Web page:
correlates of memory and concussion history in retired national football league

Strain JF., Womack KB., Didehbani N., Spence
JS., Conover H., Hart J. Kraut MA., Cullum CM. JAMA Neurology. 2015; ahead of

Take Home Message: Prior
concussion that resulted in loss of consciousness is a risk factor for
decreased hippocampal regions and mild cognitive impairment later in life.

memory dysfunction (for example, Alzheimer’s disease, mild cognitive
impairment) after a concussion injury remains poorly understood and it is still
debated whether concussions cause these impairments. Changes in the brain (for
example, hippocampal
atrophy) may be related with a history of concussions and mild cognitive
impairment and learning more about these relationships may help us understand
the relationship between concussions and memory impairments. Therefore, the
authors measured hippocampal volumes with Functional Magnetic Resonance Imaging, performed neuropsychological tests, and
collected descriptive information to determine the relationship of memory
performance with hippocampal volume coupled with the influence of concussion
history in 28 retired National Football League (NFL) athletes (36-79 years of
age, education ranged from 15-18 years, estimated IQ ranged 92-126, 2-15 years
of NFL experience, and 8 had mild cognitive impairment with concussion history). Twenty-one cognitively healthy participants were included as a comparison group
for NFL athletes. The comparison group was matched for education and IQ (44-77
years of age, education ranged from 12-20 years) and had no history of
concussion or past college or professional football participation. In addition,
6 age and sex matched participants with mild cognitive impairment were
recruited from an Alzheimer’s disease Center for comparison with athletes who
had a history of concussion and a diagnosis of mild cognitive impairment. The
authors used 5 neuropsychological tests: California Verbal Learning Test, Rey-Osterrieth Complex Figure Test, Boston Naming Test,
and Semantic Object Retrieval Test. Three variables were related with hippocampal volume
bilaterally in athletes without memory impairments: age, California Verbal
Learning Test total score, and grade 3 concussions (required loss of consciousness after concussion, 1997 American Academy of Neurology guidelines). NFL athletes with both concussion history and mild cognitive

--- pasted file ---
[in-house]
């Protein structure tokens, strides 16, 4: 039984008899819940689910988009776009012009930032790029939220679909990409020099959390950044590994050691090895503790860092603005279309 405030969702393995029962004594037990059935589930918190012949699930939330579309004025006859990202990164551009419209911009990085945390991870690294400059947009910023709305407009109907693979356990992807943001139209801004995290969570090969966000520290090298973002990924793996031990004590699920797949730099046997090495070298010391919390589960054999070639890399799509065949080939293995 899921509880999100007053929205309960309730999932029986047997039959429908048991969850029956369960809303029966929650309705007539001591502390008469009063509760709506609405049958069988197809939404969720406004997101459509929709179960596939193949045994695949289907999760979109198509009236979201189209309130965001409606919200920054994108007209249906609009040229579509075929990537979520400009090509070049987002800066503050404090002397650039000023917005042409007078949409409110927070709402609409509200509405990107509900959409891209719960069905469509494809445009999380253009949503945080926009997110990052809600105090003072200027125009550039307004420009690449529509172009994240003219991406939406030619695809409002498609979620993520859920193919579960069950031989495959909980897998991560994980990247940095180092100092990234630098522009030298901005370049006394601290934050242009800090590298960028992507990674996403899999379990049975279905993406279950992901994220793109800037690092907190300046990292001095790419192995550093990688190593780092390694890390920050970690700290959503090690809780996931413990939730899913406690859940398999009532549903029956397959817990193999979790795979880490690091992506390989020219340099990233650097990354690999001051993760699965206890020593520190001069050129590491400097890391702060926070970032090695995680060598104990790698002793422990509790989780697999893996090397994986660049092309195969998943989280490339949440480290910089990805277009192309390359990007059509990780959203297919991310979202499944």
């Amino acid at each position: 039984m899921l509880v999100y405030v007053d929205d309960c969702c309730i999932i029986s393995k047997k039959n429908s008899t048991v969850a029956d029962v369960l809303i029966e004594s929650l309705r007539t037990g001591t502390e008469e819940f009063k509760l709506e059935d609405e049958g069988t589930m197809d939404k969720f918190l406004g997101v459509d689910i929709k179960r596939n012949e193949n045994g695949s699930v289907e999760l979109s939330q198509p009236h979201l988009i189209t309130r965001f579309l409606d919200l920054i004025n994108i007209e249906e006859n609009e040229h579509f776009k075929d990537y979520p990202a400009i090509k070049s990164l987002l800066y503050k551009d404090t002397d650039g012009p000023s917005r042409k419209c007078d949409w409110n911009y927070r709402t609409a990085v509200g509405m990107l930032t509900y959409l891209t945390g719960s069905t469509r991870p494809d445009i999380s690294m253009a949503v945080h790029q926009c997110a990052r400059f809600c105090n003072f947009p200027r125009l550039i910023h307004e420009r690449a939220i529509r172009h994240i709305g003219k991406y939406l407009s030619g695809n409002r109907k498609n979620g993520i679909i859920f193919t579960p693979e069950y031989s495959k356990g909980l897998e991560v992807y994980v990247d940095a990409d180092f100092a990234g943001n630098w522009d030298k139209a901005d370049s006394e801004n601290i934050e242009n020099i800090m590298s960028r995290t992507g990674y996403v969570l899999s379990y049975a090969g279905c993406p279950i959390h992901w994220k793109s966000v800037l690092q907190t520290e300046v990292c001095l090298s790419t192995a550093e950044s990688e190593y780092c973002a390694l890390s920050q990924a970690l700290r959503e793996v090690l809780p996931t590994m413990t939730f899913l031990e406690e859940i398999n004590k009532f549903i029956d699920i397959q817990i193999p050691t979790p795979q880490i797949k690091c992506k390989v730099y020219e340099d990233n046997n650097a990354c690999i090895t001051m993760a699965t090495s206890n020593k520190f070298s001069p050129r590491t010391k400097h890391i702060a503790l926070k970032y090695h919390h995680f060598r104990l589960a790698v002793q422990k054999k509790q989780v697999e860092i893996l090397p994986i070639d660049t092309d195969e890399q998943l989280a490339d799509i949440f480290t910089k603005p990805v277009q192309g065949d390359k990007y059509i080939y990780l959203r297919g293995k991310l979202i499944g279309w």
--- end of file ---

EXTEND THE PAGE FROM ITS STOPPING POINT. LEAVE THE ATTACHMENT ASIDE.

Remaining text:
impairment performed worse on the California Verbal Learning Test compared with
both control groups. The 11 retired NFL athletes who reported no grade 3
concussions showed similar hippocampal volumes compared with control
participants across age distributions; however, 17 retired NFL athletes with at
least one grade 3 concussion had lower mean hippocampal volumes compared with
control participants. Additionally, NFL athletes with a career of 120 or more
games in the NFL had a lower mean left hippocampal region compared with control
participants. Athletes with fewer than 120 games did not differ from control
participant’s hippocampal volume.

study demonstrated a quantitative relationship between a history of concussion
with a loss of consciousness and a loss of hippocampal volume or lower verbal
memory performance later in life. The cognitive battery included many tests for
cognitive impairment, but only verbal memory was related with hippocampal
volume. One criteria for a grade 3 concussion is loss of consciousness, which
has been associated with poorer long-term outcomes, and this study found that
athletes reporting at least one grade 3 concussion demonstrated a reduction in
hippocampal volumes and lower California Verbal Learning Test scores. It’s
important to note that this study cannot tell us if a concussion causes these
changes in the hippocampus or verbal memory performance, but can only tell us
that they are related. Knowledge of hippocampal volumes and verbal memory
performance prior to head injury would be interesting for future studies to help
us understand how concussions effect these measures. Medical professionals
should note the importance of verbal memory testing following a concussion as
well as monitor athletes with a loss of consciousness and concussion history
more closely for changes in verbal memory.

Questions for Discussion:
Should a concussion grading system be considered again? Do you think long-term,
follow-up appointments may be helpful for athletes that are at risk for poorer
outcomes after suffering a concussion?

by: Jane McDevitt, PhD
by: Jeff Driban


Strain JF, Womack KB, Didehbani N, Spence JS, Conover H, Hart J Jr, Kraut MA, & Cullum CM (2015). Imaging Correlates of Memory and Concussion History in Retired National Football League Athletes. JAMA Neurology PMID: 25985094